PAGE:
Out-of-home care services to transfer to First Nations control in historic commitment

Out-of-home care services to transfer to First Nations control in historic commitment

by Freya Lucas

September 21, 2021

SNAICC and Life Without Barriers recently announced a new partnership that will support an historic commitment from Life Without Barriers to transfer its out-of-home care services for Aboriginal and Torres Strait Islander children to Aboriginal and Torres Strait Islander community-control within 10 years.

 

“The future of decision-making about the safety and wellbeing of Aboriginal and Torres Strait Islander children is community-controlled. Our communities are the experts. We know that culturally-appropriate services designed, led and delivered by our services, get better outcomes,” SNAICC CEO Catherine Liddle said.

 

“We are pleased to work alongside Life Without Barriers through a framework that enshrines the National Agreement on Closing the Gap, and we look forward to this decision setting a precedent for future service delivery,” she added.

 

Speaking on behalf of Life Without Barriers CEO Clarie Robbs explained the motivation behind the decision. 

 

“As we observe the distressing rates of Aboriginal children entering care, our organisation and Board are clear that we must make this commitment to children and their families if we are ever to realise giant steps towards Reconciliation,” she explained.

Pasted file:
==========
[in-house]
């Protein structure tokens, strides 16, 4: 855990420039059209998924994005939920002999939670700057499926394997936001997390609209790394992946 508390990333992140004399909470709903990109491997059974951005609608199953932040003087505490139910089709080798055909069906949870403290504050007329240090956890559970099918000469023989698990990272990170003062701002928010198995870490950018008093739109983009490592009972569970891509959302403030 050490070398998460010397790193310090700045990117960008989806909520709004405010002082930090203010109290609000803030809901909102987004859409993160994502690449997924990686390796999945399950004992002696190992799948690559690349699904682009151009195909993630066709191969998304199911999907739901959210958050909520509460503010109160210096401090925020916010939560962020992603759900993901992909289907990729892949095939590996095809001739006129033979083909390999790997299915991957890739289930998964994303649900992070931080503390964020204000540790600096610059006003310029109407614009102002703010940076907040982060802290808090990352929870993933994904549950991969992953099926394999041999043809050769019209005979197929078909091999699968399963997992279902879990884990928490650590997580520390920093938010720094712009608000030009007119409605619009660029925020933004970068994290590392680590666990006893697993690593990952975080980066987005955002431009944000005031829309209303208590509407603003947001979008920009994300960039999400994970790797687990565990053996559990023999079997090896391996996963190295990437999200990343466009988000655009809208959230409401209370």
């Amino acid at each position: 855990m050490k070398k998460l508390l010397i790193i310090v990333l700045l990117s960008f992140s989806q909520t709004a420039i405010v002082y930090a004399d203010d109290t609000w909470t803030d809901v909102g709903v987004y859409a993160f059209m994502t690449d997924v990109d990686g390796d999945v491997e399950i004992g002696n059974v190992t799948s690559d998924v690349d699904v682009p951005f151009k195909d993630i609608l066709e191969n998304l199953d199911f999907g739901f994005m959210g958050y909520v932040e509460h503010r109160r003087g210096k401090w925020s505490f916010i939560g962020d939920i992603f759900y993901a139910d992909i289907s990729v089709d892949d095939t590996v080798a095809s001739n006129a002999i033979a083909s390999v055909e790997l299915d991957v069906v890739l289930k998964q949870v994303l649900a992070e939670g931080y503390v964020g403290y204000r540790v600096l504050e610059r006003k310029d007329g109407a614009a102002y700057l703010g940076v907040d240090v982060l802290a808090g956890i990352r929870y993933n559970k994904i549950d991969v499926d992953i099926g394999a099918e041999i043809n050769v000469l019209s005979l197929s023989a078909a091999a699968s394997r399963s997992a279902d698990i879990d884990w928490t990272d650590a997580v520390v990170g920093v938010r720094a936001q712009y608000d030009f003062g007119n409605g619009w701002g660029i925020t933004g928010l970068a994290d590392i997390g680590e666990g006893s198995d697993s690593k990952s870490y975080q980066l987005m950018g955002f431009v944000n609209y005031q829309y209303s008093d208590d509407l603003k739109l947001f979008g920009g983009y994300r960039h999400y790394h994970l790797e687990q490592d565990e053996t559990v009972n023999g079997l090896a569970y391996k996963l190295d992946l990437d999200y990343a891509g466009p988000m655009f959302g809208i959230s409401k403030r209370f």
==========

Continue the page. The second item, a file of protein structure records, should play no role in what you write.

“We are grateful to our partnership with SNAICC and First Nations peoples to understand the most effective way we strengthen families to stay together with their children.” 

 

Life Without Barriers will incorporate this decision into its upcoming Reconciliation Action Plan, Board Director Natalie Walker explained, noting that the organisation is “committed to be responsive and courageous so that self-determination can flourish”. 

 

“The need for courage is most evident in the deeply troubling over-representation of First Nations children in the child protection system,” she added.

 

“With more than 20,000 Aboriginal and Torres Strait Islander children in out-of-home care, significant steps are required to reach the Closing the Gap target of reducing the over-representation of our children in out-of-home care to 45 per cent by 2031. Currently this target is not on track to be met,” SNAICC noted. 

 

By supporting our children to be strong in culture, Life Without Barriers believes the initiative will also serve to support the sector on a much wider scale.

 

“SNAICC, as a member of the Coalition of Peaks, hopes this is the first of many initiatives that demonstrates genuine commitment to the priority reforms. We look forward to working with Life Without Barriers to keep our children front and centre of decision-making,” Ms Liddle said in closing. 

 

To learn more about Life Without Barriers, see here. Further information about SNAICC can be found on the organisation’s website.

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